Take one part “Key and Peele,” add the appeal of an internet cat video and you have “Keanu,” the new kitty caper comedy from Keegan-Michael Key and Jordan Peele. The big screen debut of the sketch comedians isn’t purrfect but it has some furry funny moments.
At the beginning of the movie the Allentown Brothers (the heavily made-up Key and Peele) shoot up a drug lab, killing everyone inside. The only survivor is a kitten who makes a run for it, escaping the carnage and who, after a trek across Los Angeles, ends up at the doorstep of stoner photographer Rell (Peele). It’s fortuitous for both of them. The kitten needs a home and Rell, who was just dumped by his girlfriend, desperately needs a companion. By the time Rell’s pal, family man Clarence (Key) stops by, the lonely guy has bonded with the cat, now named Keanu. When Keanu is stolen in a burglary these two button-down guys take a walk on the wild side, tracking down Keanu’s new owner, gang leader Cheddar (Method Man). Taking the street names Shark Tank and Techtonic they infiltrate the gang, take drugs (“It’s like you’re smoking crack with God!”), get shot at and rescue the cat. “We in the market right now for a gangster pet.”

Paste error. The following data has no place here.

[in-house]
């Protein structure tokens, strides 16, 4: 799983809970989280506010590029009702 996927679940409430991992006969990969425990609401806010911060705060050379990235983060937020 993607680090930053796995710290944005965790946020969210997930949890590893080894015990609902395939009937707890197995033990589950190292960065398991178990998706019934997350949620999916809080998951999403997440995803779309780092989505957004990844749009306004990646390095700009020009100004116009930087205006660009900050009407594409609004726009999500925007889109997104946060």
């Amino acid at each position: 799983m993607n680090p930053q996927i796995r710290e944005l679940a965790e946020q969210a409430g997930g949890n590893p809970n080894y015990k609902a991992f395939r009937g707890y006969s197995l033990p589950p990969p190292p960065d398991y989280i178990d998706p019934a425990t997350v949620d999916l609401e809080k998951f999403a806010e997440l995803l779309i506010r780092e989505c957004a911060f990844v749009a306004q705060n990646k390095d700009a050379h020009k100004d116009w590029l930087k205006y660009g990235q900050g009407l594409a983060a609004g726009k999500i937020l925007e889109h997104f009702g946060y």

The SPCA is going to love “Keanu.” The cat hero isn’t exactly the main character, he’s more of an excuse for the action, but he may be the most memorable film feline since Blofeld’s cat. The stars of the show are Key and Peele who bring the strengths of their sketch show to the movie. Key’s facility with voices and words coupled with Peele’s elastic face keep things interesting in what is essentially a skit stretched to feature length.
Unlike me, who couldn’t resist some terrible cat puns while writing this review, K&P don’t go looking for the “purrpatrator” of the crime or anything like that. Instead the movie is a mix of down ‘n dirty jabs—for instance, the local strip club is called Hot Party Vixens or HPV—fish out of water gags, a brilliant celebrity cameo and a fixation on George Michael that borders on the pathological. Throw in a few shoot outs and some quirky characters—thanks to Will Forte as Rell’s pot dealer and Jason Mitchell as gang member Bud—and you have a movie that aspires to be a spiritual cousin of 80s action comedies like “Beverly Hills Cop” or “48 Hours.” It doesn’t quite scale those heights but there are enough laughs to keep things interesting, especially if you are a cat lover.